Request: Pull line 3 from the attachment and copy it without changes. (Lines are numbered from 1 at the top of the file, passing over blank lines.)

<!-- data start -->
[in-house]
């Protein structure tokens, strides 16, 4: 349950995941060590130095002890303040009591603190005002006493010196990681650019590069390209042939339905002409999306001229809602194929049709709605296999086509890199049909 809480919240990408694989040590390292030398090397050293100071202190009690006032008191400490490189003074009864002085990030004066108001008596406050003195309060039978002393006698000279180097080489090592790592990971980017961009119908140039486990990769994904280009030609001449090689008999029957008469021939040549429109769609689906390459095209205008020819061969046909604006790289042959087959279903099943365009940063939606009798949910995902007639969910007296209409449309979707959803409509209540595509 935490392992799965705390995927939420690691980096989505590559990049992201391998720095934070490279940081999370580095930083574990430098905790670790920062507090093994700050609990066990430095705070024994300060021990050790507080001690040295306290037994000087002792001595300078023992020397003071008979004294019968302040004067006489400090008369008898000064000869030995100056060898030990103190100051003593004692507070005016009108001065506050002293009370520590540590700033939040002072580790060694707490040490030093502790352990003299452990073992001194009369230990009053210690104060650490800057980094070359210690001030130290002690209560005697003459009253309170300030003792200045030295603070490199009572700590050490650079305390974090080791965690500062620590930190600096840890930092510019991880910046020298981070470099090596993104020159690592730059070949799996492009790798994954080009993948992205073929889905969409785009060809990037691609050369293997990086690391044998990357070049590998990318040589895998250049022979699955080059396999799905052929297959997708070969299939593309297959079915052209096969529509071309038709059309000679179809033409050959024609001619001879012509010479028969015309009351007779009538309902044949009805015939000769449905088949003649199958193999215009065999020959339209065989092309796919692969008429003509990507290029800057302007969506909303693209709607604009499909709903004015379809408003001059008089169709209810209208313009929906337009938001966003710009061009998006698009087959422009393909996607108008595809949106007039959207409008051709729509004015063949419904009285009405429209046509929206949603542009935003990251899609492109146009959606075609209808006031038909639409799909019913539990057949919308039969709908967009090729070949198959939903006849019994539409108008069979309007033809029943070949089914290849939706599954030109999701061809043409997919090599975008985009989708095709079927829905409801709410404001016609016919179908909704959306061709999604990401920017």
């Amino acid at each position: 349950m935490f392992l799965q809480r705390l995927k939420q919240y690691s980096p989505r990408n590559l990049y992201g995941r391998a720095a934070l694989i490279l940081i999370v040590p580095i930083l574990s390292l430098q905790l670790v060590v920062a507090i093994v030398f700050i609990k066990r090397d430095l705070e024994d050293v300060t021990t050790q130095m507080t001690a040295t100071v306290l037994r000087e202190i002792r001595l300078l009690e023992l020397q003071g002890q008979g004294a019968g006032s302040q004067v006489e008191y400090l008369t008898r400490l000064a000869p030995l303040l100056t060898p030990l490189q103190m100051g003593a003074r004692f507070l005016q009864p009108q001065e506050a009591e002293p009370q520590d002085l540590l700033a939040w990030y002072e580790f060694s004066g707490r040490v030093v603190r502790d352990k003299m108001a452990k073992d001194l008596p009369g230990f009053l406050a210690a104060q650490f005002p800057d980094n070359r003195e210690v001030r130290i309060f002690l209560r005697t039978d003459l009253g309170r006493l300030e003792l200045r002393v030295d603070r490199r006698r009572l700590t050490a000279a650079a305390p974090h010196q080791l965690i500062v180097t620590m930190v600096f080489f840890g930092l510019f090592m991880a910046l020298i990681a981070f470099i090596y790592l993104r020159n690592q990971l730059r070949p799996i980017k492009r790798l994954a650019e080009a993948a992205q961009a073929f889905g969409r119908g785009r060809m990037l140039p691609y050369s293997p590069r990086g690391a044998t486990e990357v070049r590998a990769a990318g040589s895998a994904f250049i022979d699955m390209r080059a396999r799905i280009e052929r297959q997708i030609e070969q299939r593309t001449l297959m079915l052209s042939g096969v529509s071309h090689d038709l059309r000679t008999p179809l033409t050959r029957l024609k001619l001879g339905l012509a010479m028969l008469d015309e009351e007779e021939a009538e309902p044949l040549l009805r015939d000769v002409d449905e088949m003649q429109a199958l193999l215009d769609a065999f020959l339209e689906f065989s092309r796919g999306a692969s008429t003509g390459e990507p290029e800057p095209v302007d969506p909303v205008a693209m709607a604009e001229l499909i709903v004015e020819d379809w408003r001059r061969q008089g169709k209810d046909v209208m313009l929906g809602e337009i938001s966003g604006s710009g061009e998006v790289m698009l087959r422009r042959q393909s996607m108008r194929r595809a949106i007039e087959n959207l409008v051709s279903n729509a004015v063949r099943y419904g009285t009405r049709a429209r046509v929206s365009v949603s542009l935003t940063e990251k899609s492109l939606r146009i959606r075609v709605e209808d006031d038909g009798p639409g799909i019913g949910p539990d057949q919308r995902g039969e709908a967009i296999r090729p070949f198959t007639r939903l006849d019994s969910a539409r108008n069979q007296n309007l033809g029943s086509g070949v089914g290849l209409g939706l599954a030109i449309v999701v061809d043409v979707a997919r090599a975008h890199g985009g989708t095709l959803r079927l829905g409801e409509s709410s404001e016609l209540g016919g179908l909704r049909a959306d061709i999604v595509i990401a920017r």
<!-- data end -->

């Amino acid at each position: 349950m935490f392992l799965q809480r705390l995927k939420q919240y690691s980096p989505r990408n590559l990049y992201g995941r391998a720095a934070l694989i490279l940081i999370v040590p580095i930083l574990s390292l430098q905790l670790v060590v920062a507090i093994v030398f700050i609990k066990r090397d430095l705070e024994d050293v300060t021990t050790q130095m507080t001690a040295t100071v306290l037994r000087e202190i002792r001595l300078l009690e023992l020397q003071g002890q008979g004294a019968g006032s302040q004067v006489e008191y400090l008369t008898r400490l000064a000869p030995l303040l100056t060898p030990l490189q103190m100051g003593a003074r004692f507070l005016q009864p009108q001065e506050a009591e002293p009370q520590d002085l540590l700033a939040w990030y002072e580790f060694s004066g707490r040490v030093v603190r502790d352990k003299m108001a452990k073992d001194l008596p009369g230990f009053l406050a210690a104060q650490f005002p800057d980094n070359r003195e210690v001030r130290i309060f002690l209560r005697t039978d003459l009253g309170r006493l300030e003792l200045r002393v030295d603070r490199r006698r009572l700590t050490a000279a650079a305390p974090h010196q080791l965690i500062v180097t620590m930190v600096f080489f840890g930092l510019f090592m991880a910046l020298i990681a981070f470099i090596y790592l993104r020159n690592q990971l730059r070949p799996i980017k492009r790798l994954a650019e080009a993948a992205q961009a073929f889905g969409r119908g785009r060809m990037l140039p691609y050369s293997p590069r990086g690391a044998t486990e990357v070049r590998a990769a990318g040589s895998a994904f250049i022979d699955m390209r080059a396999r799905i280009e052929r297959q997708i030609e070969q299939r593309t001449l297959m079915l052209s042939g096969v529509s071309h090689d038709l059309r000679t008999p179809l033409t050959r029957l024609k001619l001879g339905l012509a010479m028969l008469d015309e009351e007779e021939a009538e309902p044949l040549l009805r015939d000769v002409d449905e088949m003649q429109a199958l193999l215009d769609a065999f020959l339209e689906f065989s092309r796919g999306a692969s008429t003509g390459e990507p290029e800057p095209v302007d969506p909303v205008a693209m709607a604009e001229l499909i709903v004015e020819d379809w408003r001059r061969q008089g169709k209810d046909v209208m313009l929906g809602e337009i938001s966003g604006s710009g061009e998006v790289m698009l087959r422009r042959q393909s996607m108008r194929r595809a949106i007039e087959n959207l409008v051709s279903n729509a004015v063949r099943y419904g009285t009405r049709a429209r046509v929206s365009v949603s542009l935003t940063e990251k899609s492109l939606r146009i959606r075609v709605e209808d006031d038909g009798p639409g799909i019913g949910p539990d057949q919308r995902g039969e709908a967009i296999r090729p070949f198959t007639r939903l006849d019994s969910a539409r108008n069979q007296n309007l033809g029943s086509g070949v089914g290849l209409g939706l599954a030109i449309v999701v061809d043409v979707a997919r090599a975008h890199g985009g989708t095709l959803r079927l829905g409801e409509s709410s404001e016609l209540g016919g179908l909704r049909a959306d061709i999604v595509i990401a920017r």